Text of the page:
Like many health centers based in historically Black communities, WSHC serves patients coping with stark health disparities, rooted in the stresses of racism and poverty. Many WSHC patients suffer from, or are at increased risk for, diseases like asthma and chronic obstructive pulmonary diseases, HIV, hepatitis, nutritional deficiency, depression and anxiety, substance use disorders, and many other poverty- and minority-stress-related conditions.

The profit-driven speed-ups at WSHC that forced providers to quit have negatively affected patients, leading to constant cancellations, re-appointments with new care teams and inconsistent care. Dr. Andalcio noted: “We are encouraged not to give longer visits because [WSHC] can only bill $150, so we tell [patients] to come back. Just give me an hour with this patient instead of a disjointed 15-minute session.”

Profits for the ‘nonprofit’ health company

Dr. Andalcio researched WSHC’s “nonprofit” tax filings with the Internal Revenue Service and found that WSHC’s man­agement methods generated $1 to $2 million in profits annually from 2008 to 2016.

This surplus was not used to benefit patients or the community. Instead the WSHC CEO’s salary and benefits were doubled over the eight-year period. Executive management also separately reported $600,000 in investment interest income in its 2017 annual report. When this same management illegally fired union organizers, it used the pretense of “funding shortfalls.” Meanwhile, staff have gone without raises for years.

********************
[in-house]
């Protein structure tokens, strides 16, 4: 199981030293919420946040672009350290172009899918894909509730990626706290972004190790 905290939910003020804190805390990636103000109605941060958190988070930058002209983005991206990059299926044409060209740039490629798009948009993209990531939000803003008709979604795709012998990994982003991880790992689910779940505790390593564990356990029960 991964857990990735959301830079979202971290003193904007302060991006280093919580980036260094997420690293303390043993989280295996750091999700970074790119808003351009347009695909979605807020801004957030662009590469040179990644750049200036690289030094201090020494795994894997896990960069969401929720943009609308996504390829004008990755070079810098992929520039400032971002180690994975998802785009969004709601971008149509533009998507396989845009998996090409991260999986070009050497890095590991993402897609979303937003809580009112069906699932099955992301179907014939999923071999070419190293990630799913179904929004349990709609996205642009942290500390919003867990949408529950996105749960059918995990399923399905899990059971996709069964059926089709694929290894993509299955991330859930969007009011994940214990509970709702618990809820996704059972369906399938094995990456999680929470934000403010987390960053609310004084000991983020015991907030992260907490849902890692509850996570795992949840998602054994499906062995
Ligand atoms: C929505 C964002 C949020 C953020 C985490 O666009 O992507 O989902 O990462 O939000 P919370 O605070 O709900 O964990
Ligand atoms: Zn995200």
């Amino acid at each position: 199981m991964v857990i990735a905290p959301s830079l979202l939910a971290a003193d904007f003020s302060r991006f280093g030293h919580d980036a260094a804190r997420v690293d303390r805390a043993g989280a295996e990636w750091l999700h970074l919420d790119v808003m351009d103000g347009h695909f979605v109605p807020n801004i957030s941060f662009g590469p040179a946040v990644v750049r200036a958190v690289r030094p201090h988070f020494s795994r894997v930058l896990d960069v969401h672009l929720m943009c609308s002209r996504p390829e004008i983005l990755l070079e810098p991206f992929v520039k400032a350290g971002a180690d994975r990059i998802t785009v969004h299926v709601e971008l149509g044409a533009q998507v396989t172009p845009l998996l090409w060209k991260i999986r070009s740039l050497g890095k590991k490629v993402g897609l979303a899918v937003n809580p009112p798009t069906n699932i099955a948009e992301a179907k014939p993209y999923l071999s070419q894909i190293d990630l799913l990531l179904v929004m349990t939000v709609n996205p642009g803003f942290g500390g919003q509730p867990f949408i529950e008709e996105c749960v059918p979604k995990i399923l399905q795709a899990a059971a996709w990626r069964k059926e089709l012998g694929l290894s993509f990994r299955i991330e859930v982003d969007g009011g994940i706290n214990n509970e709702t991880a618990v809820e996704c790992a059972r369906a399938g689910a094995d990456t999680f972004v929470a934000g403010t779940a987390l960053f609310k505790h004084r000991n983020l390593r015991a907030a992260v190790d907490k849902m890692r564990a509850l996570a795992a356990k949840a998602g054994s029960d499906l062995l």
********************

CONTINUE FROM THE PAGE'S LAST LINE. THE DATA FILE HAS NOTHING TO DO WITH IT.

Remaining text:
After the June 20 union win, the strategy for SEIU organizers, explained Dr. Andalcio, is next to organize all WSHC janitorial, secretarial and administrative staff. United contract negotiation is the goal.

Gery Armsby, a health administration worker at another Boston community health center, spoke with Workers World about the significance of the victory: “Hospitals, insurance companies and health centers are increasingly operated and motivated by Wall Street interests. This means a demand for increased profit, which comes in the form of rapid technology upgrades to cut labor and a big surge in the price tag for specialized care and drugs.”

Armsby noted: “The average length of patient hospital stays has been forcibly reduced by management in recent years. As a result, many small, urgent care and primary care centers — some community ‘non-profits,’ others run by huge companies like CVS — are opening, drawing large numbers of health workers into smaller, unorganized workplaces.”

Health care workers organize

SEIU Local 1199 is investing resources in other union drives similar to that at WSHC. It started with early victories at NYC’s Callen-Lorde Community Health Center, which services the LGBTQ community, and Chase Brexton Health Care, which began as a gay men’s health center in the Baltimore area and now has five centers serving all generations in their communities as well as maintaining diversity. Now there are hopeful indications of a wave of successful union organizing.

Armsby observed: “A struggle-oriented approach inspires active worker-organizers in relatively small shops, like the 80 new members of SEIU at Whittier Street Health Center. Doctors and other traditionally nonunion professionals are clamoring to be organized alongside RNs, medical assistants, and janitorial, administrative and dining hall workers. This is a momentous shift in consciousness that needs to be supported and nurtured.”

“This level of solidarity reflects a desire, despite the atomization of the ‘gig’ economy workplace, to fight together against dead-end capitalism,” concluded Armsby. “Small shops should no longer be considered insignificant to this struggle, but rather seen as strategic to the goals of union justice for all health care workers and for health care as a human right for the people.”

(PHOTO: HOWARD ROTMAN)

(PHOTO: HOWARD ROTMAN)